Background: People with schizophrenia have difficulty with emotion perception. Functional imaging studies indicate regional brain activation abnormalities in patients with schizophrenia when processing facial emotion. However, findings have not been entirely consistent across different studies.
Methods: Activation likelihood estimation (ALE) meta-analyses were conducted to examine brain activation during facial emotion processing in patients with schizophrenia, controls, and patients compared with controls. Secondary meta-analyses were performed to assess the contribution of task design and illness chronicity to the results reported.
Results: When processing facial expressions of emotions, both patients with schizophrenia and healthy controls activated the bilateral amygdala and right fusiform gyri. However, the extent of activation in these regions was generally much more limited in the schizophrenia samples. When directly compared with controls, the extent of activation in bilateral amygdala, parahippocampal gyrus and fusiform gyrus, right superior frontal gyrus, and lentiform nucleus was significantly less in patients. Patients with schizophrenia, but not controls, activated the left insula. A relative failure to recruit the amygdala in patients occurred regardless of whether the task design was explicit or implicit, while differences in fusiform activation were evident in explicit, not implicit, tasks. Restricting the analysis to patients with chronic illness did not substantially change the results.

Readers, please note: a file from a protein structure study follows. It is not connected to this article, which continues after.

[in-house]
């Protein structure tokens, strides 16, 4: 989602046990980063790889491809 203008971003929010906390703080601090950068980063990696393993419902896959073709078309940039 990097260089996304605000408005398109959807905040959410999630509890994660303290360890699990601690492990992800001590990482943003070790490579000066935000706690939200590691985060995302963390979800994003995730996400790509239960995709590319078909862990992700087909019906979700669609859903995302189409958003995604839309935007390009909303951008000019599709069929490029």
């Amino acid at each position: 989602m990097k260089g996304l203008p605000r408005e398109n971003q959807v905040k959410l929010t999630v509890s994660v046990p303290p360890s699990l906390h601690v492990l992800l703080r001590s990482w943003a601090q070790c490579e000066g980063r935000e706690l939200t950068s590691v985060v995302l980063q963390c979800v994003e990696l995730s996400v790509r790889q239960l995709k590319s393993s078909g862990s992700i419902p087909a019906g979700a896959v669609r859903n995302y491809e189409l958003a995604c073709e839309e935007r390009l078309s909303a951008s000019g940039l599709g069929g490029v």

Conclusions: A marked underrecruitment of the amygdala, accompanied by a substantial limitation in activation throughout a ventral temporal-basal ganglia-prefrontal cortex "social brain" system may be central to the difficulties patients experience when processing facial emotion.